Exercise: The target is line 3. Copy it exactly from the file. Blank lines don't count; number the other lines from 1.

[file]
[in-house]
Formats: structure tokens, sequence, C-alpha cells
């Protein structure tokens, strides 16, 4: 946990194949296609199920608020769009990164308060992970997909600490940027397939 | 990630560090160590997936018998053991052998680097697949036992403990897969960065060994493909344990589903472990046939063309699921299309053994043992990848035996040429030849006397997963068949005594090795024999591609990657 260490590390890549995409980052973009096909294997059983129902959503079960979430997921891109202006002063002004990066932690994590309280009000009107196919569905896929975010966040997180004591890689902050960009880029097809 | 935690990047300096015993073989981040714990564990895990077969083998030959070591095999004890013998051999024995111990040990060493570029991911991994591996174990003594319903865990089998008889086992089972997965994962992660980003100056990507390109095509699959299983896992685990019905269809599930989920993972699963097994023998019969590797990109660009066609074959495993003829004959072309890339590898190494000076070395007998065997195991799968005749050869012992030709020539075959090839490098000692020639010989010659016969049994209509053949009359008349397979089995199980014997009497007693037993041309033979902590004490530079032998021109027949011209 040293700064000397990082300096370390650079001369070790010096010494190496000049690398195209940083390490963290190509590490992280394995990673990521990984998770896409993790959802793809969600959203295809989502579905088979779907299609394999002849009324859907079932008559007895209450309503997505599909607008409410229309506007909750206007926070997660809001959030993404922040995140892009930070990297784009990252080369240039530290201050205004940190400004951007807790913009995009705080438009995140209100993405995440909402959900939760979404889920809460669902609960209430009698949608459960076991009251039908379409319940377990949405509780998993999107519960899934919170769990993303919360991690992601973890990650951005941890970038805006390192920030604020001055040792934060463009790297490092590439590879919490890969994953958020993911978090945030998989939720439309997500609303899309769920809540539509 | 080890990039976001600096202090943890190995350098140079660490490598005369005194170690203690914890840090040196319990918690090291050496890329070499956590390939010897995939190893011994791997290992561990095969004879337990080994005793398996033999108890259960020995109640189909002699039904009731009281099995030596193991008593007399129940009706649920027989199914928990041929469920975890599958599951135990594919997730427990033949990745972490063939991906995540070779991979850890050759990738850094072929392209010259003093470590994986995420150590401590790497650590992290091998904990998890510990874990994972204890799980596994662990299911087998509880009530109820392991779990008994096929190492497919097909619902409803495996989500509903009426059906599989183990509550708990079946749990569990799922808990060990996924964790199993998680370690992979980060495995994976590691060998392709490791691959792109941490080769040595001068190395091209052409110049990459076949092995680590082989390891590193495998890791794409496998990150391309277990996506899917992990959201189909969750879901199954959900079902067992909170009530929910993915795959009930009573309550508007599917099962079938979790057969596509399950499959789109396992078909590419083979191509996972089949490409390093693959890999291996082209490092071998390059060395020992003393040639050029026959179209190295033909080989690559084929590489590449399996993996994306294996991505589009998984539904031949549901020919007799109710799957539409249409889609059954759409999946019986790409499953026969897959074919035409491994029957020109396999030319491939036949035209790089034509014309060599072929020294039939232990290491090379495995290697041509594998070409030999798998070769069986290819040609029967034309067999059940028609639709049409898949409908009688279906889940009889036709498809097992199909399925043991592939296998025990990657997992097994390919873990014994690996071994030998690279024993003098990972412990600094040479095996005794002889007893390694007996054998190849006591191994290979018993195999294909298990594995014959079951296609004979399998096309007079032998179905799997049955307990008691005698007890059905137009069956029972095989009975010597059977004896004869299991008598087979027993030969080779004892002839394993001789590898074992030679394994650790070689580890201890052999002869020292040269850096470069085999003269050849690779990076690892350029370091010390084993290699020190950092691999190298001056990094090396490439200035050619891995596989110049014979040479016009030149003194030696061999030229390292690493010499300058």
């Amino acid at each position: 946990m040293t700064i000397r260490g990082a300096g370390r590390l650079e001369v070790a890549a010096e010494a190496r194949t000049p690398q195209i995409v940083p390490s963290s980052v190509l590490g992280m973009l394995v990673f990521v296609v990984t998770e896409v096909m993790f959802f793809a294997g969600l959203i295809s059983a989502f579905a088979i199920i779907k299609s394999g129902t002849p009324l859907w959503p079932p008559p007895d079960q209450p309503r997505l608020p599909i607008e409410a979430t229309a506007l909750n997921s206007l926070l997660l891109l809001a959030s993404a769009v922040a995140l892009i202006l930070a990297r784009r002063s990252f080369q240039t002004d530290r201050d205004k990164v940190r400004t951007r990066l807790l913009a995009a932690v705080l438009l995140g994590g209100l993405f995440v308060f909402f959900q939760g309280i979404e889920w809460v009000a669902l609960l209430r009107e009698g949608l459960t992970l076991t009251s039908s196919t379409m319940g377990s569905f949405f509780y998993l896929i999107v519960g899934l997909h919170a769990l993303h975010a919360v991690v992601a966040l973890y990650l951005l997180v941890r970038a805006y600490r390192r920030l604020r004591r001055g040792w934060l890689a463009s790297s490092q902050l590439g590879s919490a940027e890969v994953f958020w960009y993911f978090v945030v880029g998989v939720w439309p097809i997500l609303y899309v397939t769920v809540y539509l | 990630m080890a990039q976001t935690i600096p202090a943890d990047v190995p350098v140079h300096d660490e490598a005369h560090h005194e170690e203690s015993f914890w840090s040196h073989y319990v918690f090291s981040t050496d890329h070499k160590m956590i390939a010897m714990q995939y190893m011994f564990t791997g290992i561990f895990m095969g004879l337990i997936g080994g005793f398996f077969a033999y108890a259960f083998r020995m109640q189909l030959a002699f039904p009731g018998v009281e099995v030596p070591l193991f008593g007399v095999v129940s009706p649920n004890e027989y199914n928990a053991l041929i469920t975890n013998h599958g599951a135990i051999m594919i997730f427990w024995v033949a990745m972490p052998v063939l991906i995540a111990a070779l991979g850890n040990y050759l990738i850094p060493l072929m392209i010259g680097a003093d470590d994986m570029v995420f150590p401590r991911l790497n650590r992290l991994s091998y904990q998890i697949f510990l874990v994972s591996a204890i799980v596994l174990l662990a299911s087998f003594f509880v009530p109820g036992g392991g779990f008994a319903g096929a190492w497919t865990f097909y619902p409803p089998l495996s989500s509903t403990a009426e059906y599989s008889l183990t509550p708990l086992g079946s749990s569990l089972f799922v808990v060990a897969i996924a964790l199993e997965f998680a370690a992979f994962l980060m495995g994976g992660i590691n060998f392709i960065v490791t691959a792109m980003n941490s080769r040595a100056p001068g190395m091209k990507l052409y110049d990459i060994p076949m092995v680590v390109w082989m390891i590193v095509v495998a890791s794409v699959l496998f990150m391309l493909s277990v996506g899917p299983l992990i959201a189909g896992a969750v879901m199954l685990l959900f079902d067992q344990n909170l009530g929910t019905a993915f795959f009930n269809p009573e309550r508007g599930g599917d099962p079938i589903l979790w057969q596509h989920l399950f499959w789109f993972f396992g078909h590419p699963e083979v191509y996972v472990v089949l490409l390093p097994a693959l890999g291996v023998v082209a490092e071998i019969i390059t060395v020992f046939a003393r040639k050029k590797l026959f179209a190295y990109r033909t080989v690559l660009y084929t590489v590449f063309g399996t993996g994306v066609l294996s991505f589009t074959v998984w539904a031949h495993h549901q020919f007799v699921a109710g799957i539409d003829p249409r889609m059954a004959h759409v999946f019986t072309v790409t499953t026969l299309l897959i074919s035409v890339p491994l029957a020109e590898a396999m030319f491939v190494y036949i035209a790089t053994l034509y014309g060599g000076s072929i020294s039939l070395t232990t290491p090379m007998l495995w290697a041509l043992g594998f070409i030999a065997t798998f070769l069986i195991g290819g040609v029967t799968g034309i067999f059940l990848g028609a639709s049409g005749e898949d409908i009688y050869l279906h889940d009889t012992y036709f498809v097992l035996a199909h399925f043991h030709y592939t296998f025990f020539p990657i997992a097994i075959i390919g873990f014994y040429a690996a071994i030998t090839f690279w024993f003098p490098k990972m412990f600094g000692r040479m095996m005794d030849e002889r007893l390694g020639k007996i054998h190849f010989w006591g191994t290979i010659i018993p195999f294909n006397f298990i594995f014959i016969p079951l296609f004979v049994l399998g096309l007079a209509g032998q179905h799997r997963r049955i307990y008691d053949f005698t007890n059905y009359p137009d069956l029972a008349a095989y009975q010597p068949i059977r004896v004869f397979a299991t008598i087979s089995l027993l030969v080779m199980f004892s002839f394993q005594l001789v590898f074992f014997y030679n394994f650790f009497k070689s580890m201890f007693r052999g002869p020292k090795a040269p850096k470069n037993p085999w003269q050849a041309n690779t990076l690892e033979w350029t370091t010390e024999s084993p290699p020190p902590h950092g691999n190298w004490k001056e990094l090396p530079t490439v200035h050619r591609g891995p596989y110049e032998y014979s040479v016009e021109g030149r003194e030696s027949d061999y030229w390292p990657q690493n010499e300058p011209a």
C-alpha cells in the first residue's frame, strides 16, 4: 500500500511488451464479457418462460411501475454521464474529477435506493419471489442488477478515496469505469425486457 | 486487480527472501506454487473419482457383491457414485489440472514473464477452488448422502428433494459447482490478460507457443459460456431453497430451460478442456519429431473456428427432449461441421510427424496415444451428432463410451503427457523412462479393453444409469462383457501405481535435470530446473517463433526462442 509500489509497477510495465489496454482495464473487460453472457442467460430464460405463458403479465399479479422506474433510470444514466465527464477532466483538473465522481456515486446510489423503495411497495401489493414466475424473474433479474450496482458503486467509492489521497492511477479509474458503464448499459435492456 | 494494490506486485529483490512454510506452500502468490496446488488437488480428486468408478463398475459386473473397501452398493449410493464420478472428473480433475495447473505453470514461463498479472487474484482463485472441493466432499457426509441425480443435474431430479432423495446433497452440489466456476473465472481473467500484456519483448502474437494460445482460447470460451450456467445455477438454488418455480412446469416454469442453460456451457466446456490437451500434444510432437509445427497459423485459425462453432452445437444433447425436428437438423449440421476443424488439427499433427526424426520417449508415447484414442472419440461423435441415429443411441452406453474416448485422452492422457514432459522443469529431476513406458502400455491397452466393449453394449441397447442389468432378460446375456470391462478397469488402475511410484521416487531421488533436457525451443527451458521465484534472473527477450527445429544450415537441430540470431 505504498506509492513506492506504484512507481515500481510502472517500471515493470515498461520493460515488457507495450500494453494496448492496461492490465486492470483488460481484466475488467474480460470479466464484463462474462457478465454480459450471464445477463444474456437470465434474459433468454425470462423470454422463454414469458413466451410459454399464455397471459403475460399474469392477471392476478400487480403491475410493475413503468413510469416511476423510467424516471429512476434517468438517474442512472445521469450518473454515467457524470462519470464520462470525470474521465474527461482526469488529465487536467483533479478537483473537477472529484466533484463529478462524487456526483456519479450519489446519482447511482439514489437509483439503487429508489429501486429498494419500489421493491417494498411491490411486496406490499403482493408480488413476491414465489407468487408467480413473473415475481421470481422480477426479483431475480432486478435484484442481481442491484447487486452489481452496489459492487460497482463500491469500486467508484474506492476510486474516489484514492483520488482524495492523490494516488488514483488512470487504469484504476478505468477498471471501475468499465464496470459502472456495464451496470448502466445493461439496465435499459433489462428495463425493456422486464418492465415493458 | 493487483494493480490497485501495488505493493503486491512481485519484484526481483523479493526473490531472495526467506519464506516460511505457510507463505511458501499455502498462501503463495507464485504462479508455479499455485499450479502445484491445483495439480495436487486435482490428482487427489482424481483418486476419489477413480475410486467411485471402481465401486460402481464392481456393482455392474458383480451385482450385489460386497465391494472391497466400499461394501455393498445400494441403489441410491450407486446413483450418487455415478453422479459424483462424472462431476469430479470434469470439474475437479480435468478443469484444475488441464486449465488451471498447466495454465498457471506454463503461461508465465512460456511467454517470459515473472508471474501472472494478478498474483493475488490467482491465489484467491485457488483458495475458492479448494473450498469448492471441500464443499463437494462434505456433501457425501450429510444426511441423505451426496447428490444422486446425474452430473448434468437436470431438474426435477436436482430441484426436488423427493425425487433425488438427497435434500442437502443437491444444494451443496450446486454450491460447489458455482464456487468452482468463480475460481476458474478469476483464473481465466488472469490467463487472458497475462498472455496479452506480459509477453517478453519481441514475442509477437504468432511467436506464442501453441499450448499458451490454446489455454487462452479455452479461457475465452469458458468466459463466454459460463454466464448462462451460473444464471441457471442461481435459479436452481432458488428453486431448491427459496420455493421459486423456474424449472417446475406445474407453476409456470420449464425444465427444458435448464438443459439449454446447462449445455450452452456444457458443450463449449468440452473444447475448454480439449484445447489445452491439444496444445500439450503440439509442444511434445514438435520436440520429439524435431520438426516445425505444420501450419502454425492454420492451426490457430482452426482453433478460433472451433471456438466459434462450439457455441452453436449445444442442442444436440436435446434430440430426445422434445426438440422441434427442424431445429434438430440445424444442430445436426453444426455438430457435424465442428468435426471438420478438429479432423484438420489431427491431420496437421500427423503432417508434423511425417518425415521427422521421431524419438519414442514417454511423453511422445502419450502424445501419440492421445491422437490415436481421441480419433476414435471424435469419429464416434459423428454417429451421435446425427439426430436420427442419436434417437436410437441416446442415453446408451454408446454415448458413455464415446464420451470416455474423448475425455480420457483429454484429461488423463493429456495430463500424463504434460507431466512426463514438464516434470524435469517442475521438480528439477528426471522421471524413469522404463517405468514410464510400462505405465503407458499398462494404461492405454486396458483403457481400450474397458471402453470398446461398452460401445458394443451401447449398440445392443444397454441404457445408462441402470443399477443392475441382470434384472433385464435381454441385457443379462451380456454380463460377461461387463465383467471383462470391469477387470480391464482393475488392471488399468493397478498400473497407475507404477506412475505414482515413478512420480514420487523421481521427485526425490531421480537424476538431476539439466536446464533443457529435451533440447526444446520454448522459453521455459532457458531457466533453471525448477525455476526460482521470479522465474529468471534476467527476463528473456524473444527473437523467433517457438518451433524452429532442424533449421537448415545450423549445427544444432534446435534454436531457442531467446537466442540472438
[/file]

């Protein structure tokens, strides 16, 4: 946990194949296609199920608020769009990164308060992970997909600490940027397939 | 990630560090160590997936018998053991052998680097697949036992403990897969960065060994493909344990589903472990046939063309699921299309053994043992990848035996040429030849006397997963068949005594090795024999591609990657 260490590390890549995409980052973009096909294997059983129902959503079960979430997921891109202006002063002004990066932690994590309280009000009107196919569905896929975010966040997180004591890689902050960009880029097809 | 935690990047300096015993073989981040714990564990895990077969083998030959070591095999004890013998051999024995111990040990060493570029991911991994591996174990003594319903865990089998008889086992089972997965994962992660980003100056990507390109095509699959299983896992685990019905269809599930989920993972699963097994023998019969590797990109660009066609074959495993003829004959072309890339590898190494000076070395007998065997195991799968005749050869012992030709020539075959090839490098000692020639010989010659016969049994209509053949009359008349397979089995199980014997009497007693037993041309033979902590004490530079032998021109027949011209 040293700064000397990082300096370390650079001369070790010096010494190496000049690398195209940083390490963290190509590490992280394995990673990521990984998770896409993790959802793809969600959203295809989502579905088979779907299609394999002849009324859907079932008559007895209450309503997505599909607008409410229309506007909750206007926070997660809001959030993404922040995140892009930070990297784009990252080369240039530290201050205004940190400004951007807790913009995009705080438009995140209100993405995440909402959900939760979404889920809460669902609960209430009698949608459960076991009251039908379409319940377990949405509780998993999107519960899934919170769990993303919360991690992601973890990650951005941890970038805006390192920030604020001055040792934060463009790297490092590439590879919490890969994953958020993911978090945030998989939720439309997500609303899309769920809540539509 | 080890990039976001600096202090943890190995350098140079660490490598005369005194170690203690914890840090040196319990918690090291050496890329070499956590390939010897995939190893011994791997290992561990095969004879337990080994005793398996033999108890259960020995109640189909002699039904009731009281099995030596193991008593007399129940009706649920027989199914928990041929469920975890599958599951135990594919997730427990033949990745972490063939991906995540070779991979850890050759990738850094072929392209010259003093470590994986995420150590401590790497650590992290091998904990998890510990874990994972204890799980596994662990299911087998509880009530109820392991779990008994096929190492497919097909619902409803495996989500509903009426059906599989183990509550708990079946749990569990799922808990060990996924964790199993998680370690992979980060495995994976590691060998392709490791691959792109941490080769040595001068190395091209052409110049990459076949092995680590082989390891590193495998890791794409496998990150391309277990996506899917992990959201189909969750879901199954959900079902067992909170009530929910993915795959009930009573309550508007599917099962079938979790057969596509399950499959789109396992078909590419083979191509996972089949490409390093693959890999291996082209490092071998390059060395020992003393040639050029026959179209190295033909080989690559084929590489590449399996993996994306294996991505589009998984539904031949549901020919007799109710799957539409249409889609059954759409999946019986790409499953026969897959074919035409491994029957020109396999030319491939036949035209790089034509014309060599072929020294039939232990290491090379495995290697041509594998070409030999798998070769069986290819040609029967034309067999059940028609639709049409898949409908009688279906889940009889036709498809097992199909399925043991592939296998025990990657997992097994390919873990014994690996071994030998690279024993003098990972412990600094040479095996005794002889007893390694007996054998190849006591191994290979018993195999294909298990594995014959079951296609004979399998096309007079032998179905799997049955307990008691005698007890059905137009069956029972095989009975010597059977004896004869299991008598087979027993030969080779004892002839394993001789590898074992030679394994650790070689580890201890052999002869020292040269850096470069085999003269050849690779990076690892350029370091010390084993290699020190950092691999190298001056990094090396490439200035050619891995596989110049014979040479016009030149003194030696061999030229390292690493010499300058």